35. Lampert, L. M. (1965). Modern dairy products: Composition, food value, processing, chemistry, bacteriology, testing. New York, NY: Chemical Publishing Company.Google Scholar
  36. Leong, T., Johansson, L., Juliano, P., McArthur, S. L., & Manasseh, R. (2013). Ultrasonic separation of particulate fluids in small and large scale systems: A review. Industrial & Engineering Chemistry Research, 52(47), 16555–16576.  https://doi.org/10.1021/ie402295rCrossRefGoogle Scholar
  37. Leong, T., Johansson, L., Mawson, R., McArthur, S. L., Manasseh, R., & Juliano, P. (2016). Ultrasonically enhanced fractionation of milk fat in a litre-scale prototype vessel. Ultrasonics Sonochemistry, 28, 118–129.  https://doi.org/10.1016/j.ultsonch.2015.06.023CrossRefPubMedGoogle Scholar
  38. Lopez, C. (2005). Focus on the supramolecular structure of milk fat in dairy products. Reproduction Nutrition Development, 45(4), 497–511.CrossRefGoogle Scholar
  39. Lopez, C., Briard-Bion, V., Ménard, O., Beaucher, E., Rousseau, F., Fauquant, J., et al. (2011). Fat globules selected from whole milk according to their size: Different compositions and structure of the biomembrane, revealing sphingomyelin-rich domains. Food Chemistry, 125(2), 355–368.CrossRefGoogle Scholar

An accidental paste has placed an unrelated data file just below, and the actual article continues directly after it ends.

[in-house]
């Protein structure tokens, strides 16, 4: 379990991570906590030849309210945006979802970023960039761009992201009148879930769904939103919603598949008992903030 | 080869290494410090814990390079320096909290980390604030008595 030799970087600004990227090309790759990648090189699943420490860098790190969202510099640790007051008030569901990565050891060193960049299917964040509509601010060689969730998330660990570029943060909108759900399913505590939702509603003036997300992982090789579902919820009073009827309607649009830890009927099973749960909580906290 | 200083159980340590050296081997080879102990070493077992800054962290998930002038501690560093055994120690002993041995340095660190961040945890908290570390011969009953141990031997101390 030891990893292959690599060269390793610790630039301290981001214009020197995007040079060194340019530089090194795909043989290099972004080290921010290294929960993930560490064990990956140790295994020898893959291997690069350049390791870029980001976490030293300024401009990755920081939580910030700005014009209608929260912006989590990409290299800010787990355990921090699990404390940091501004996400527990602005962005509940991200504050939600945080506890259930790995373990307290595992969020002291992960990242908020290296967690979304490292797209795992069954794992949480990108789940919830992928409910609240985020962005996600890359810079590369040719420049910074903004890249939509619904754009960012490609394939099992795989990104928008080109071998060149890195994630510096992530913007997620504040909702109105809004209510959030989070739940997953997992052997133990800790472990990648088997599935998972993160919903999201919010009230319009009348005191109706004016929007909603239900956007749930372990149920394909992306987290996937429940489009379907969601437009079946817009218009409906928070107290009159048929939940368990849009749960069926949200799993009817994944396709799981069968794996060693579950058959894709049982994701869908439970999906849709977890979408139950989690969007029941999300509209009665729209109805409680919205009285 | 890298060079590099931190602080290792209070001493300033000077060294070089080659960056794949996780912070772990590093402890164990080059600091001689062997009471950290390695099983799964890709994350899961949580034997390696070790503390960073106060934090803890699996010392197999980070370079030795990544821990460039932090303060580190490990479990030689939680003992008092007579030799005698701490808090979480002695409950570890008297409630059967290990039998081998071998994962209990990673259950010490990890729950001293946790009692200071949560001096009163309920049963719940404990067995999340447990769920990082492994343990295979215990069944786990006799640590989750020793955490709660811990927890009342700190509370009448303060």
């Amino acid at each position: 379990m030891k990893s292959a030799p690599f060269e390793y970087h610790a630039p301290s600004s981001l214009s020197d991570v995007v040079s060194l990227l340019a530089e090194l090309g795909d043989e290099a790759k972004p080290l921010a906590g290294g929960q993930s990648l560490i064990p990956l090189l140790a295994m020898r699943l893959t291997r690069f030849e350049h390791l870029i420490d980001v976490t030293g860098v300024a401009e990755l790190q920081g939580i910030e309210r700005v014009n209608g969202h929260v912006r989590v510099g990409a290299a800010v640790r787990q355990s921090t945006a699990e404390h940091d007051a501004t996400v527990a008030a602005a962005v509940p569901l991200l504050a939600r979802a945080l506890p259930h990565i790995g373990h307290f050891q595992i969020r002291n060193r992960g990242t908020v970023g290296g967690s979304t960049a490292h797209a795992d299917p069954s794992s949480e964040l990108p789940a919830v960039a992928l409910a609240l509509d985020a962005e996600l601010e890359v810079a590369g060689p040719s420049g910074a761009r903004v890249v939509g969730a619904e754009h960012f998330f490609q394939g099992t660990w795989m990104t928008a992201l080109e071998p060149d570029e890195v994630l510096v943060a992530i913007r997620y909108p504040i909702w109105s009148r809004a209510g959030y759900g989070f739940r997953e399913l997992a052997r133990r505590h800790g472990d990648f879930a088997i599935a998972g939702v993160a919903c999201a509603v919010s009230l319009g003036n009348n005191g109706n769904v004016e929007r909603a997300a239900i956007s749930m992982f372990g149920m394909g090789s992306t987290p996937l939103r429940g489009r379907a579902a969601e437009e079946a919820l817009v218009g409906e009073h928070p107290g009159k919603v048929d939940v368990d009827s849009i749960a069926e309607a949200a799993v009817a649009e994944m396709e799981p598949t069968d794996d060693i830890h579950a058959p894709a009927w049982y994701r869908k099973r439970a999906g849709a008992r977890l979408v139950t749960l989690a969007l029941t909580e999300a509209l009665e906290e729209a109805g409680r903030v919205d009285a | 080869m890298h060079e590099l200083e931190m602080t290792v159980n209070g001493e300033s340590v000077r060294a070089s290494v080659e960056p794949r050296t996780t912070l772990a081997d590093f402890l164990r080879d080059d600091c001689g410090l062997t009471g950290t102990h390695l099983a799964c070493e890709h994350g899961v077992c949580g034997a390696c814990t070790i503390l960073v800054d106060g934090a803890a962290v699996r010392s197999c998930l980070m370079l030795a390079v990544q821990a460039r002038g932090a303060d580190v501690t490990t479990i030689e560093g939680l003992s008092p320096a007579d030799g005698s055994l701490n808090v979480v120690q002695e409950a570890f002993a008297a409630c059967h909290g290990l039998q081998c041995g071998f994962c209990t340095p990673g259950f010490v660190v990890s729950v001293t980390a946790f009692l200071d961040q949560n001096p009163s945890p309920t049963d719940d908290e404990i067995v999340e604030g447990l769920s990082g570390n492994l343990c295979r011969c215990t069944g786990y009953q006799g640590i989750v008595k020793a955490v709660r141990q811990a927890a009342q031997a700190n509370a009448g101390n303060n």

40. Luo, J., Wang, Y., Guo, H., & Ren, F. (2017). Effects of size and stability of native fat globules on the formation of milk gel induced by rennet. Journal of Food Science, 82(3), 670–678.PubMedCrossRefGoogle Scholar
  41. Ma, Y., & Barbano, D. M. (2000). Gravity separation of raw bovine milk: Fat globule size distribution and fat content of milk fractions. Journal of Dairy Science, 83(8), 1719–1727.  https://doi.org/10.3168/jds.S0022-0302(00)75041-7CrossRefPubMedGoogle Scholar
  42. Mahdi, J. S., He, Y., & Bhandari, B. (2006). Nano-emulsion production by sonication and microfluidization—A comparison. International Journal of Food Properties, 9(3), 475–485.  https://doi.org/10.1080/10942910600596464CrossRefGoogle Scholar
  43. Mason, T. G., Wilking, J., Meleson, K., Chang, C., & Graves, S. (2006). Nanoemulsions: Formation, structure, and physical properties. Journal of Physics: Condensed Matter, 18(41), R635.Google Scholar
  44. Mesilati-Stahy, R., Mida, K., & Argov-Argaman, N. (2011). Size-dependent lipid content of bovine milk fat globule and membrane phospholipids. Journal of Agricultural and Food Chemistry, 59(13), 7427–7435.PubMedPubMedCentralCrossRefGoogle Scholar
  45. Michalski, M.-C., Briard, V., & Juaneda, P. (2005). CLA profile in native fat globules of different sizes selected from raw milk. International Dairy Journal, 15(11), 1089–1094.CrossRefGoogle Scholar